With Truffaut's films, you can often get an impression that like a lot of other great producers of art, he was being prolific not because he found it difficult to suppress a pressing urge to say something relevant, but because he needed to create successful alibis for what he really had to say. Like bodies of work that reek of continuous introspection, and thus, admission; there are others that are full of denial. 400 Blows might be his personal history recalled, but you are never told what Doinel will do after running for a mile to the beach. The final freeze frame is Truffaut's personal electrical fence - that is the point to which you get a free ride, but beyond that lie grounds of enigma, made impenetrable by work that tells you a lot about how films are made, but befuddles you about who makes them.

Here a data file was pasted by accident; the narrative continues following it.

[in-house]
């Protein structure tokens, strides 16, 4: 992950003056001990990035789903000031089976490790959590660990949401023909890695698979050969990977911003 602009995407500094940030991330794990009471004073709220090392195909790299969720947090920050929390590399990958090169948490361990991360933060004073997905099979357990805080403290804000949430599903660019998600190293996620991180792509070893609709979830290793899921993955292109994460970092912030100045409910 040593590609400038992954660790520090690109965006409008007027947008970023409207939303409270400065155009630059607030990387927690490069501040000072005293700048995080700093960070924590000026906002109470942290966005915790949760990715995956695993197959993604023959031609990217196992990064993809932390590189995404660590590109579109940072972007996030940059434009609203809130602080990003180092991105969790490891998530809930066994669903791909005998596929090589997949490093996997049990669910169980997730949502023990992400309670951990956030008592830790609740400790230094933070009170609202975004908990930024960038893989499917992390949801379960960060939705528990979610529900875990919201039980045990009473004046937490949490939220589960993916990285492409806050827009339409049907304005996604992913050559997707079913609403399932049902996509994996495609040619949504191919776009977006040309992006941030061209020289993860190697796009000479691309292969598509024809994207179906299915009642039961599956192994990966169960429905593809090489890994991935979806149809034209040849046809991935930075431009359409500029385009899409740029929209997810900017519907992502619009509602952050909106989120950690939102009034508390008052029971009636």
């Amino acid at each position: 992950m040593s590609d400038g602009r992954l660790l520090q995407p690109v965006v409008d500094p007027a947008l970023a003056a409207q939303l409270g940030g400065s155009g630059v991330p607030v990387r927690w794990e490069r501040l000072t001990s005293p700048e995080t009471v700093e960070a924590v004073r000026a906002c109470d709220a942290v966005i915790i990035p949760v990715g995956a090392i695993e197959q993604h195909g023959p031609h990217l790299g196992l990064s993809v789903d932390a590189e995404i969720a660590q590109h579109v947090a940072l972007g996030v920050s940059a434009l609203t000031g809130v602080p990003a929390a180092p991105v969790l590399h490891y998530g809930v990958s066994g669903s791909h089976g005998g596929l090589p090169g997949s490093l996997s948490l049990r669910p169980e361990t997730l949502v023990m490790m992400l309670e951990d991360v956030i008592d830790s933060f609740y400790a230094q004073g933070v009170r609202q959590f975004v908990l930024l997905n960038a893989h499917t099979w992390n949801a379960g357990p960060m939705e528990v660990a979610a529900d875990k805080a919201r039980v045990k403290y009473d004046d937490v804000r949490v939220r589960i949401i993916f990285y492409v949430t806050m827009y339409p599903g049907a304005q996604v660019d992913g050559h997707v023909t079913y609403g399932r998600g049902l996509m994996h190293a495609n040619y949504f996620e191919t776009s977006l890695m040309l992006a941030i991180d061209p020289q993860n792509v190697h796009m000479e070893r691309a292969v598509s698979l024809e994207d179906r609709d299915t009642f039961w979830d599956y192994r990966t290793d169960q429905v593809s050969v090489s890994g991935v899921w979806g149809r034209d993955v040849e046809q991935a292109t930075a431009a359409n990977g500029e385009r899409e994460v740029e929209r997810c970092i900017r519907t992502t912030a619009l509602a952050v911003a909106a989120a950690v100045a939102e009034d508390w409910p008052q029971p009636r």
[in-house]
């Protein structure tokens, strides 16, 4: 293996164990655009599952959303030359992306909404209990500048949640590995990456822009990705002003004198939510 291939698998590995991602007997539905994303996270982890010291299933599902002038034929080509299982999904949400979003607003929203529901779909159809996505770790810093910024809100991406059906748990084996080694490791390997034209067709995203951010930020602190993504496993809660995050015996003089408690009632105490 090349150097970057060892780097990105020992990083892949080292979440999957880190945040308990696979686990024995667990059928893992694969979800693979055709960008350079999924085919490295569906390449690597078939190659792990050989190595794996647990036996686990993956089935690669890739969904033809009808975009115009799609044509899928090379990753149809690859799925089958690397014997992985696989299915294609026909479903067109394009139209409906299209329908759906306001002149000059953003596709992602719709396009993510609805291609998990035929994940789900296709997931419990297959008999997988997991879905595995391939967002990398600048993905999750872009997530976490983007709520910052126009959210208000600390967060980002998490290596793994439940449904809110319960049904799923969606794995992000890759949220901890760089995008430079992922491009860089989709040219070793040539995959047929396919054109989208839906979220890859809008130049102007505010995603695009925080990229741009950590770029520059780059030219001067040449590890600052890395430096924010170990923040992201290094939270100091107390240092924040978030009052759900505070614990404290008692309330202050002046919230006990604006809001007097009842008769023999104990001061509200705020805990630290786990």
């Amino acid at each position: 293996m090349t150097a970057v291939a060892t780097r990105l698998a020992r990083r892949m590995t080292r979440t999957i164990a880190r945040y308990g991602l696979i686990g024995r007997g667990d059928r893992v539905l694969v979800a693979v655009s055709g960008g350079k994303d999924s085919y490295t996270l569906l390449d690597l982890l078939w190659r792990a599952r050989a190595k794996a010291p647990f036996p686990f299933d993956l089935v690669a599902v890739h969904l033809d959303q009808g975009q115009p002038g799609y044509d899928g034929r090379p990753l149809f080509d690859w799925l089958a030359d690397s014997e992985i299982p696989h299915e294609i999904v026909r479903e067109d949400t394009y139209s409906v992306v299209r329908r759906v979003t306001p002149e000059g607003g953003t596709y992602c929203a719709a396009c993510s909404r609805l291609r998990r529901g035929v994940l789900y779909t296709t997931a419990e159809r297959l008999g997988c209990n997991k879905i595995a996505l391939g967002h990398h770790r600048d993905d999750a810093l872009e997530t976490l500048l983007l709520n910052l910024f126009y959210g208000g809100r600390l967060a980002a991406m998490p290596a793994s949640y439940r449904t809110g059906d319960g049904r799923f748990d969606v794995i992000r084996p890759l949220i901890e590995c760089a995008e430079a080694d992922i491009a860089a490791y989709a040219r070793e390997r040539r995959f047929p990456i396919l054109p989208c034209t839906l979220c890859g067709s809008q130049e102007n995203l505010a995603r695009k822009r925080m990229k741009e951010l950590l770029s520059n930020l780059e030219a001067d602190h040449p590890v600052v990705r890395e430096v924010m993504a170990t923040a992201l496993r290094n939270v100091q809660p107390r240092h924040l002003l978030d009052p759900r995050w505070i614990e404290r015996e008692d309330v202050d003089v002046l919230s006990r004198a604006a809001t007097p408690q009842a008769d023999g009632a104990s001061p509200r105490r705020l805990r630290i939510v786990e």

Truffaut wrote a lot of letters and catalogued them really well. A lot of aspiring screenwriters wrote to him for advise. And he wrote back to them. Two of his replies. The first two in a series of letters written by Truffaut over the years, hopefully.
Paris, 14 December 1960
I have read Les Cloches de Bale (by Louis Aragon), and the story that you have adopted from one of the episodes of the novel might well constitute a film, and even a very good film, but only on condition:
1. that Monsieur Aragon agrees;
2. that a producer acquires the rights of a novel;
3. that the said producer offers the film to me;
4. that I agree to make it;
5. that I choose you to write the adaptation.
As you see, it makes better sense for me to return your manuscript and advise you now to try writing an original screenplay,
With thanks, dear Monsieur, I remain,